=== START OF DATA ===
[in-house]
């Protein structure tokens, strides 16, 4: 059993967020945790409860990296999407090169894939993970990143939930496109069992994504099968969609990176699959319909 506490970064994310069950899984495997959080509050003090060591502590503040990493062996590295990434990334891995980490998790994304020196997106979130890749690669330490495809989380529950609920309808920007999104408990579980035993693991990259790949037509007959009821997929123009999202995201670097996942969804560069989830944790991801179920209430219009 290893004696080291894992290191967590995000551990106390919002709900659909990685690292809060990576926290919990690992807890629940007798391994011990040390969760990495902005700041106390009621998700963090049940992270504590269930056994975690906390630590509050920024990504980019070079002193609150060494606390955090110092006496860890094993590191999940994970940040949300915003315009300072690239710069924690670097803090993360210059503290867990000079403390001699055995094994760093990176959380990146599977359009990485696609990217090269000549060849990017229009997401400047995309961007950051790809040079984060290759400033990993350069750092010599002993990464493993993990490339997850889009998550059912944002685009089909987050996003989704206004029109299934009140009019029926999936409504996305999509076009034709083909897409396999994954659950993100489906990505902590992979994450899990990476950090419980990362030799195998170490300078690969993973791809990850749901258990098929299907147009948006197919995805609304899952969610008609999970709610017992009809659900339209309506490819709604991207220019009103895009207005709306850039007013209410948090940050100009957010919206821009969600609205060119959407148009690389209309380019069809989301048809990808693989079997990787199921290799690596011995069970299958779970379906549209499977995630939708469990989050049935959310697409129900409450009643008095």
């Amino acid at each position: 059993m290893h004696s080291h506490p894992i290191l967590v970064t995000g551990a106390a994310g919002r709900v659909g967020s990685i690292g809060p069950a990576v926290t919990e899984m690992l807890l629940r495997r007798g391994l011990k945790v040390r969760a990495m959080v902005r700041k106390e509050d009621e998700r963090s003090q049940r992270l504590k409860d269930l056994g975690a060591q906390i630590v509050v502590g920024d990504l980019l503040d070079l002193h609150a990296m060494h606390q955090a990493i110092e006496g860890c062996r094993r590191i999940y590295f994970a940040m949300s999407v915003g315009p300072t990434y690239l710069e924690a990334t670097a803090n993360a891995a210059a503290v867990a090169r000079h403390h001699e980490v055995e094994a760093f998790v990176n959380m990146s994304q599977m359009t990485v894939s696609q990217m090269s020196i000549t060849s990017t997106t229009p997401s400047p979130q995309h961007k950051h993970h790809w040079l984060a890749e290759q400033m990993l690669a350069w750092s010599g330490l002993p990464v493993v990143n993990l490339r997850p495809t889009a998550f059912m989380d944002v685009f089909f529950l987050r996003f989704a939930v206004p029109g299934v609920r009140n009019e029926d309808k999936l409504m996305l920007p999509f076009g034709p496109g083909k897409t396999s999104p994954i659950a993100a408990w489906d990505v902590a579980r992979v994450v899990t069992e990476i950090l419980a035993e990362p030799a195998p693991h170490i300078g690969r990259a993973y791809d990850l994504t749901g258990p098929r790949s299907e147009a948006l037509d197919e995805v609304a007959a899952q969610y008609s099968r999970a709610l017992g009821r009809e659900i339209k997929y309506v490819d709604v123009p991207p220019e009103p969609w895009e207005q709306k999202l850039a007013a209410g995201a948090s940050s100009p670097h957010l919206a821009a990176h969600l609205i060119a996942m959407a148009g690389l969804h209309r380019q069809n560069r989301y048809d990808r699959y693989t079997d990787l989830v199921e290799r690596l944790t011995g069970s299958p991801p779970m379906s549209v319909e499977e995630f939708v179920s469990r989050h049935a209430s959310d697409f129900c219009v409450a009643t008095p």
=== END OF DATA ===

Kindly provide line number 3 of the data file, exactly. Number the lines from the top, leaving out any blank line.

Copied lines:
């Amino acid at each position: 059993m290893h004696s080291h506490p894992i290191l967590v970064t995000g551990a106390a994310g919002r709900v659909g967020s990685i690292g809060p069950a990576v926290t919990e899984m690992l807890l629940r495997r007798g391994l011990k945790v040390r969760a990495m959080v902005r700041k106390e509050d009621e998700r963090s003090q049940r992270l504590k409860d269930l056994g975690a060591q906390i630590v509050v502590g920024d990504l980019l503040d070079l002193h609150a990296m060494h606390q955090a990493i110092e006496g860890c062996r094993r590191i999940y590295f994970a940040m949300s999407v915003g315009p300072t990434y690239l710069e924690a990334t670097a803090n993360a891995a210059a503290v867990a090169r000079h403390h001699e980490v055995e094994a760093f998790v990176n959380m990146s994304q599977m359009t990485v894939s696609q990217m090269s020196i000549t060849s990017t997106t229009p997401s400047p979130q995309h961007k950051h993970h790809w040079l984060a890749e290759q400033m990993l690669a350069w750092s010599g330490l002993p990464v493993v990143n993990l490339r997850p495809t889009a998550f059912m989380d944002v685009f089909f529950l987050r996003f989704a939930v206004p029109g299934v609920r009140n009019e029926d309808k999936l409504m996305l920007p999509f076009g034709p496109g083909k897409t396999s999104p994954i659950a993100a408990w489906d990505v902590a579980r992979v994450v899990t069992e990476i950090l419980a035993e990362p030799a195998p693991h170490i300078g690969r990259a993973y791809d990850l994504t749901g258990p098929r790949s299907e147009a948006l037509d197919e995805v609304a007959a899952q969610y008609s099968r999970a709610l017992g009821r009809e659900i339209k997929y309506v490819d709604v123009p991207p220019e009103p969609w895009e207005q709306k999202l850039a007013a209410g995201a948090s940050s100009p670097h957010l919206a821009a990176h969600l609205i060119a996942m959407a148009g690389l969804h209309r380019q069809n560069r989301y048809d990808r699959y693989t079997d990787l989830v199921e290799r690596l944790t011995g069970s299958p991801p779970m379906s549209v319909e499977e995630f939708v179920s469990r989050h049935a209430s959310d697409f129900c219009v409450a009643t008095p």